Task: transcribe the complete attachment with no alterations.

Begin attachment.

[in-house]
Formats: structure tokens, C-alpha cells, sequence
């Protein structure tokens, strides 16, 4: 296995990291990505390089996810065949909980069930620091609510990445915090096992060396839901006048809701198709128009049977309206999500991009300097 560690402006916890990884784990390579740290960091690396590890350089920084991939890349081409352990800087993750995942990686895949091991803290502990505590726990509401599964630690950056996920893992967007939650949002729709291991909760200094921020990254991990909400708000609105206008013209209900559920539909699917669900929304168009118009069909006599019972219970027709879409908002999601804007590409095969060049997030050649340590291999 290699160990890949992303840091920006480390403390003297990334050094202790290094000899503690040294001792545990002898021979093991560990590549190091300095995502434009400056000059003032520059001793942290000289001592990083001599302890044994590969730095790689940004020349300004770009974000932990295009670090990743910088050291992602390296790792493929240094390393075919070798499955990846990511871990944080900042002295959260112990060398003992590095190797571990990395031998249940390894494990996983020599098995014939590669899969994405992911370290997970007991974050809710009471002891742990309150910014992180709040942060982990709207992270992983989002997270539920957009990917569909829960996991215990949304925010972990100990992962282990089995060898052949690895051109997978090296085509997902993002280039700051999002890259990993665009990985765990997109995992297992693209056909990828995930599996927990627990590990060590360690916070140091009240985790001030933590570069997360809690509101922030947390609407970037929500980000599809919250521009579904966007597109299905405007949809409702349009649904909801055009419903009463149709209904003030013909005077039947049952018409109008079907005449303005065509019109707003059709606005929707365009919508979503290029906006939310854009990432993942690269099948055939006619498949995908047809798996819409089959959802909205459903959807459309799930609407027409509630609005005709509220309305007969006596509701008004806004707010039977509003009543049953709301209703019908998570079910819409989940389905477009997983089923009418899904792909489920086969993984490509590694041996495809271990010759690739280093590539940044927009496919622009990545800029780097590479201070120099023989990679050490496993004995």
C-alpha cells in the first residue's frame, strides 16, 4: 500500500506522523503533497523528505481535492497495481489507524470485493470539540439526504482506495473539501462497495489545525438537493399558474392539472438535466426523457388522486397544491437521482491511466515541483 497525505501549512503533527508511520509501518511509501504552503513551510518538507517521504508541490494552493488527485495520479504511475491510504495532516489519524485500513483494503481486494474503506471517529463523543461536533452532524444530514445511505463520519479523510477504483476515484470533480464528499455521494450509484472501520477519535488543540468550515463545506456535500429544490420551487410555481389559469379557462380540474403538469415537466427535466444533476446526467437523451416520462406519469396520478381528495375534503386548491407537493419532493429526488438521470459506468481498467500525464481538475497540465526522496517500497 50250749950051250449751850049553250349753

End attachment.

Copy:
[in-house]
Formats: structure tokens, C-alpha cells, sequence
């Protein structure tokens, strides 16, 4: 296995990291990505390089996810065949909980069930620091609510990445915090096992060396839901006048809701198709128009049977309206999500991009300097 560690402006916890990884784990390579740290960091690396590890350089920084991939890349081409352990800087993750995942990686895949091991803290502990505590726990509401599964630690950056996920893992967007939650949002729709291991909760200094921020990254991990909400708000609105206008013209209900559920539909699917669900929304168009118009069909006599019972219970027709879409908002999601804007590409095969060049997030050649340590291999 290699160990890949992303840091920006480390403390003297990334050094202790290094000899503690040294001792545990002898021979093991560990590549190091300095995502434009400056000059003032520059001793942290000289001592990083001599302890044994590969730095790689940004020349300004770009974000932990295009670090990743910088050291992602390296790792493929240094390393075919070798499955990846990511871990944080900042002295959260112990060398003992590095190797571990990395031998249940390894494990996983020599098995014939590669899969994405992911370290997970007991974050809710009471002891742990309150910014992180709040942060982990709207992270992983989002997270539920957009990917569909829960996991215990949304925010972990100990992962282990089995060898052949690895051109997978090296085509997902993002280039700051999002890259990993665009990985765990997109995992297992693209056909990828995930599996927990627990590990060590360690916070140091009240985790001030933590570069997360809690509101922030947390609407970037929500980000599809919250521009579904966007597109299905405007949809409702349009649904909801055009419903009463149709209904003030013909005077039947049952018409109008079907005449303005065509019109707003059709606005929707365009919508979503290029906006939310854009990432993942690269099948055939006619498949995908047809798996819409089959959802909205459903959807459309799930609407027409509630609005005709509220309305007969006596509701008004806004707010039977509003009543049953709301209703019908998570079910819409989940389905477009997983089923009418899904792909489920086969993984490509590694041996495809271990010759690739280093590539940044927009496919622009990545800029780097590479201070120099023989990679050490496993004995």
C-alpha cells in the first residue's frame, strides 16, 4: 500500500506522523503533497523528505481535492497495481489507524470485493470539540439526504482506495473539501462497495489545525438537493399558474392539472438535466426523457388522486397544491437521482491511466515541483 497525505501549512503533527508511520509501518511509501504552503513551510518538507517521504508541490494552493488527485495520479504511475491510504495532516489519524485500513483494503481486494474503506471517529463523543461536533452532524444530514445511505463520519479523510477504483476515484470533480464528499455521494450509484472501520477519535488543540468550515463545506456535500429544490420551487410555481389559469379557462380540474403538469415537466427535466444533476446526467437523451416520462406519469396520478381528495375534503386548491407537493419532493429526488438521470459506468481498467500525464481538475497540465526522496517500497 50250749950051250449751850049553250349753